Before I launch into this, understand that no single freelancer experience triggered my urge to write this entry. Instead it comes at the realization that every single freelancer I have ever hired has made some of these mistakes. 99% of the time, they are completely avoidable.
Editors have precious little time and it costs every time we have to stop and tell a freelancer stuff like this. If you want to become an editor’s favorite–and quickly–all you have to do to get started is make sure you aren’t doing any of the following:
5. Submitting Copy Full Of Mistakes. I can’t tell you have many times I’ve regretted yoking myself to people who seem to have a pathological fear of spell check AND who can’t tell the difference between a possessive and a contraction. Folks, the apostrophe has been abused enough, don’t you think? Can you please make some DIFFERENT mistakes from now on? A little variety would be nice. Here’s the trick. If you don’t know how to properly use the apostrophe, DON’T GUESS. Stop using contractions, for a start. The contraction for “it is” is “it’s”. The reason it is called a contraction is because it is an abbreviated word–the apostrophe has a SPECIFIC purpose.
4. Not Telling The Editor If A Deadline Won’t Work. When the editor says “This piece is due in 14 days,” and you accept, the editor assumes that you understand the deadline is firm and will live up to it. The freelancer who has trouble along the way does well to let the editor know as soon as it’s apparent the deadline won’t be met. Letting the deadline fly by and THEN explaining that your sick cat had a pedicure that went horribly wrong is bad for the editor, but it is worse for YOU. Always try to establish yourself as a reliable “go-to” person, even when you have to blow a deadline. Anything less, quite frankly, means you get less work from that editor.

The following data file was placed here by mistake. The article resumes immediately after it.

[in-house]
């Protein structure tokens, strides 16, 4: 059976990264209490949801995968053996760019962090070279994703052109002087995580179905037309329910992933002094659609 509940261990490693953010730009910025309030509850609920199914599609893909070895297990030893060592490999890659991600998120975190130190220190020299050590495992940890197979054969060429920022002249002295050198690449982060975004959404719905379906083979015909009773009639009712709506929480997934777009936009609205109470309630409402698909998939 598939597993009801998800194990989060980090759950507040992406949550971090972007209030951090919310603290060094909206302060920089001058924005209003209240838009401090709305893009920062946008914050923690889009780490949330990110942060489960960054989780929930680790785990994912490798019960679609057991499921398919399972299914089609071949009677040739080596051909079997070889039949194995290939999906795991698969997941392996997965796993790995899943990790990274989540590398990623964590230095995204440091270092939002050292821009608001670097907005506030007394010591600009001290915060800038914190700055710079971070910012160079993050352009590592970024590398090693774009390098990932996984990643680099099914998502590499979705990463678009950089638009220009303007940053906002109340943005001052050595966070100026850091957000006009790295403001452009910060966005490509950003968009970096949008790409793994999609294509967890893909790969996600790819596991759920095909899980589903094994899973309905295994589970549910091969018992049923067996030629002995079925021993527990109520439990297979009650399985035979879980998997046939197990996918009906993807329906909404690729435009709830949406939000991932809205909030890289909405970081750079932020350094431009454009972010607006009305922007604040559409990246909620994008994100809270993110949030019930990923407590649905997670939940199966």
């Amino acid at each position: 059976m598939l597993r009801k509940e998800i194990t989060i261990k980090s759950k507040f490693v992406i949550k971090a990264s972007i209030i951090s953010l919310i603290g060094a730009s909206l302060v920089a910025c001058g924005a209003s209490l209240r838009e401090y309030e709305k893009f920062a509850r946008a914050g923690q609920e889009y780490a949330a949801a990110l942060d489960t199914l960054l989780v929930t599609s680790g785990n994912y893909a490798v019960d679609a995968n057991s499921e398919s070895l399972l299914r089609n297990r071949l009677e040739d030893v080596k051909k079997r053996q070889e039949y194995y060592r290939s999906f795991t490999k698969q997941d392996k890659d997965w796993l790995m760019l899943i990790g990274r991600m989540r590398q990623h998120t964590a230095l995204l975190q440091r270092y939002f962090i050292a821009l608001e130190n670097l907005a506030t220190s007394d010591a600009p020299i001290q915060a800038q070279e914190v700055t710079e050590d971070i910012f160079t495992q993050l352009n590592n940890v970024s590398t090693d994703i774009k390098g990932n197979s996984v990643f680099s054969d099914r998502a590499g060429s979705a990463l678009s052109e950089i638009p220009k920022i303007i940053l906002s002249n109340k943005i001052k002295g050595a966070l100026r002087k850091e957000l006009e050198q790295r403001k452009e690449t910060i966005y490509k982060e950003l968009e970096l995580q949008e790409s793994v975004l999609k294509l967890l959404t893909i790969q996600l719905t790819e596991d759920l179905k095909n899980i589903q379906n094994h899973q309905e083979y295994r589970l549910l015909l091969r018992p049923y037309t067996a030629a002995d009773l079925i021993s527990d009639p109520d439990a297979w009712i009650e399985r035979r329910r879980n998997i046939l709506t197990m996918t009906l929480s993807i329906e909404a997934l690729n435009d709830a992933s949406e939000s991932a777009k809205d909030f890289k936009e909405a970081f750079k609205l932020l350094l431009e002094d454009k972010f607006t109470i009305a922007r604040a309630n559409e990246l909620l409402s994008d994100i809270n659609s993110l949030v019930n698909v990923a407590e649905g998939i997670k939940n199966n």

3. Not Listening To Specific Direction From Your Editor. I have worked with writers I specifically told, in no uncertain terms, to stop using specific personal cliches in their copy. The “personal cliche” is a line that appears in a writer’s work again and again. For some, it’s the phrase, “You can’t go wrong.” For others, it’s stuff like “Additionally, the xyz is an ABC.” How do you think it makes me feel about your work to see those cliches coming back a week after I told you to edit them out of your copy? Yeah–you guessed it–it makes me think you’re a moron who can’t follow instructions. I can forgive it once or twice, because people forget in the beginning. You have to re-emphasize it a few times before some people get it. But folks, if you KEEP DOING the stuff your editor tells you NOT to do, you get branded as an idiot.
2. Not Submitting “Stand Alone” Invoices. I can’t tell you how many freelancers send me invoices in e-mails that discuss other business. Sounds petty and insignificant to complain about that, doesn’t it? But folks, remember that every editor in the business is swamped and has six different issues that all need addressing at once. When you send along an invoice in an e-mail that is cluttered with other issues that need taken care of, it’s VERY easy for a distracted editor to overlook the fact that your invoice is in there. Don’t delay your money–send that invoice ALL BY ITSELF and clearly marked as such. Otherwise you WILL have to go back and remind the editor to pay you–it’s just a matter of time before it happens.
1. Not Submitting Your Payment Address In Your Invoice. You would NOT BELIEVE how many freelancers have sent me invoices with no payment address. What the hell? How am I supposed to pay this? What’s more, if it’s a larger operation with an accountant, how is THE ACCOUNTANT supposed to know? Don’t make this mistake–it slows down your pay, and in this economy who can afford that? Here’s the kicker–EVERY SINGLE FREELANCER I have EVER hired has sent me an invoice with no payment address. Usually it’s the first one, too. Even if we have paid you a hundred times in a row, send that address in your invoice. You never know when the person who pays the freelancers gets sick or goes on vacation and hands the job off to somebody else.